BOSTON Dec 11 Verizon Communications Inc
told activists it may skip a vote on a shareholder proposal that
seeks details on the company's cooperation with government
Verizon's law firm Jones Day said in a Nov. 25 letter that
the company would exclude the measure from its 2014 proxy
statement unless the activists did more to verify their
eligibility to file the proposal.
The company's response appears to be more aggressive than
the stance AT&T Inc took against a similar proposal, said
Jonas Kron, senior vice president for Trillium Asset Management,
a co-filer of the measures at both telecommunications giants.
Kron said Trillium has provided more detail, but that
Verizon's action suggests it will sidestep the usual process in
which companies ask the U.S. Securities and Exchange Commission
for permission to skip votes on shareholder proposals.
"If they are going to challenge the shareholder proposal, I
hope they will work within the SEC process," Kron said.
Verizon spokesman Bob Varettoni said via email the company's
response as routine.
"At this point, we have not taken any formal position on the
proposal," he wrote. "The SEC requires shareholders to
demonstrate their eligibility to submit a proposal. We've simply
sought the information that we believe is necessary to determine
the proponent's eligibility."
A spokesman for the SEC did not return messages.
PREPARING FOR SPRING
The dispute at Verizon is just one of many playing out this
month ahead of the springtime, shareholder-meeting season.
Generally, corporate shareholders who own $2,000 worth of stock
for a year may file proposals for a vote by all investors.
But the rise of proposals with a social agenda or those put
forth by labor groups has prompted many companies to push back,
often by seeking SEC permission to skip the measures. The agency
grants such permission about half the time.
To back up their requests, companies typically argue that
shareholders are putting forth ideas that should be treated as
"ordinary business" rather than subject to a shareholder vote,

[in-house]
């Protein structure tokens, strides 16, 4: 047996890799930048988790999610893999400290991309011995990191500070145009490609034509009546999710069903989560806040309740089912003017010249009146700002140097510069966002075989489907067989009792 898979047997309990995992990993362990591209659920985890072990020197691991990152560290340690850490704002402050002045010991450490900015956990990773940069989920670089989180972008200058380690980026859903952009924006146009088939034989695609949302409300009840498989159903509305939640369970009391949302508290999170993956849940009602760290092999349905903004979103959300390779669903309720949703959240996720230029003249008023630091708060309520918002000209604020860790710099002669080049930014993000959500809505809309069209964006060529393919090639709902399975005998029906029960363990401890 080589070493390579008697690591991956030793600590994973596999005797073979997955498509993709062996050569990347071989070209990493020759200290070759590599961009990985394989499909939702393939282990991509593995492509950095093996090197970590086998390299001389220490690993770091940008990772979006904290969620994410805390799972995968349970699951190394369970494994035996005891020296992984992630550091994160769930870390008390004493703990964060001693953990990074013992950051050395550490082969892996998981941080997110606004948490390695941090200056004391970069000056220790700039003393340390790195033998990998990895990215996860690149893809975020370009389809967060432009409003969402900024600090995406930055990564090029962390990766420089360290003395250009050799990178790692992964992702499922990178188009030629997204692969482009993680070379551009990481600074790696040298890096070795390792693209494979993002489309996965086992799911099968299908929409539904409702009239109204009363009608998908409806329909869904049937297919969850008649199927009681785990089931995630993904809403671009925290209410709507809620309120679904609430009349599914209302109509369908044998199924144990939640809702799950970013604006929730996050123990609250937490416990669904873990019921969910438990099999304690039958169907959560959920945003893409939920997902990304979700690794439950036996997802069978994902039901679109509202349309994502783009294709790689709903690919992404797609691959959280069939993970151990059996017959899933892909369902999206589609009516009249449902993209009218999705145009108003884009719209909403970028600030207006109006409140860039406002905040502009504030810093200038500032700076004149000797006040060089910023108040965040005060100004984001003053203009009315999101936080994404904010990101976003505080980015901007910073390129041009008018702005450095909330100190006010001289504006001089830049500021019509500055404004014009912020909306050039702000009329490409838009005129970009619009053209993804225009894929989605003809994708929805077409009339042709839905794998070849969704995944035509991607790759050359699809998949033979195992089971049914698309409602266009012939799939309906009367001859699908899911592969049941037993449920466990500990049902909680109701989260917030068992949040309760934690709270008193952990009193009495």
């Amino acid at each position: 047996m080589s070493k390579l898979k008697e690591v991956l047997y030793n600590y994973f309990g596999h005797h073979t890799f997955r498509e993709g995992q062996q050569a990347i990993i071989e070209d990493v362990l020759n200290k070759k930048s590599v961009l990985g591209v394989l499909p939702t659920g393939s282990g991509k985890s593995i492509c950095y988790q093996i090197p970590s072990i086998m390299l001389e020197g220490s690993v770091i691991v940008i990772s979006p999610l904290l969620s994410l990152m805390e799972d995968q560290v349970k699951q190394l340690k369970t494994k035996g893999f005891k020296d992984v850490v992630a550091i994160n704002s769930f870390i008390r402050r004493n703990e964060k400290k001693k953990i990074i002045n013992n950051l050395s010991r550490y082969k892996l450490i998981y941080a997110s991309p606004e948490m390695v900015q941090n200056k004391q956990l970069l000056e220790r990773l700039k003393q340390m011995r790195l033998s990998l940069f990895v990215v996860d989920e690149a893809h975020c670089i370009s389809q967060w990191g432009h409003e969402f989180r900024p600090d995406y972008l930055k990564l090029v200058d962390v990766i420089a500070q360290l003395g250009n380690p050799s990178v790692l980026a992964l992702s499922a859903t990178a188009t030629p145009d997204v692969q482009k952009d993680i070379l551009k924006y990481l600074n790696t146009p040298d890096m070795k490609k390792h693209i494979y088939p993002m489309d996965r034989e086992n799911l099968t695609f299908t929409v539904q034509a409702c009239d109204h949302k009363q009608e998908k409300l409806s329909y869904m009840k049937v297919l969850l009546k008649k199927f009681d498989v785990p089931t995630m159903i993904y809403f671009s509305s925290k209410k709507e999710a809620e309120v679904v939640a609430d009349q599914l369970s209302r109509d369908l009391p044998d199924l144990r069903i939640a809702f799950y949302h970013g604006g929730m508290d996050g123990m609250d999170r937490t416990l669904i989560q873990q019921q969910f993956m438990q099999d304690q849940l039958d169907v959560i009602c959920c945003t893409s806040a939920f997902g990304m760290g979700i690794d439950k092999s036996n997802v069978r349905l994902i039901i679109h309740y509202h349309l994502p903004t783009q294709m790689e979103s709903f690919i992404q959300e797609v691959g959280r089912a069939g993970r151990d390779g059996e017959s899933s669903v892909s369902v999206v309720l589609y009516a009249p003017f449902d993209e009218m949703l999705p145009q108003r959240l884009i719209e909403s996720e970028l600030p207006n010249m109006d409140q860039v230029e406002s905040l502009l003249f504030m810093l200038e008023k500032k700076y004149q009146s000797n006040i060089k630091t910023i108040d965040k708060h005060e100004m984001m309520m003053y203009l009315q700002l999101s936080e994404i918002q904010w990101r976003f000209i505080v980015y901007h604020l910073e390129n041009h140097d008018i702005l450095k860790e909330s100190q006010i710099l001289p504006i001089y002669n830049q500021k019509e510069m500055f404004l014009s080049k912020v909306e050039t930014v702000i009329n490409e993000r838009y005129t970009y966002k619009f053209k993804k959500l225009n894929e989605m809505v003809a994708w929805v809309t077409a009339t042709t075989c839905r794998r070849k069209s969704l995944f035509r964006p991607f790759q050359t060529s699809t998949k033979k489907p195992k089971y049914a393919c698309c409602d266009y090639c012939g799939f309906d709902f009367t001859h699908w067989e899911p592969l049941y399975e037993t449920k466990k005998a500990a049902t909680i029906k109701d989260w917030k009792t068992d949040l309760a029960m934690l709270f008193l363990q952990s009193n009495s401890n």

or that if passed their proposals could hamper other company
operations. AT&T made both of those arguments earlier this
month. [ID: nL4N0JL3T6] and Verizon could seek SEC permission.
Both AT&T and Verizon shareholders, including Trillium and
New York State Comptroller Thomas DiNapoli, who oversees the
state's pension fund, had filed measures calling for details of
their cooperation with U.S. and foreign spy agencies.
In the wake of revelations by former U.S. National Security
Agency contractor Edward Snowden, the shareholders cited media
reports of intelligence agencies' involvement with the companies
and criticism from foreign leaders.
The activists asked both companies to schedule votes on a
measure calling for the publication of semi-annual reports with
details such as how often customer information was shared with
In the Nov. 25 letter Verizon's attorney at Jones Day told
Trillum's Kron that the company intended to exclude the
surveillance proposal from its proxy filing unless it corrected
what it called "procedural deficiencies."
Among other things the firm wrote that material Trillium
submitted had not demonstrated an investor was a shareholder
entitled to vote the shares. Trillium responded to Verizon on
Dec. 9 with additional material but said the firm did not
concede the extra proof was necessary.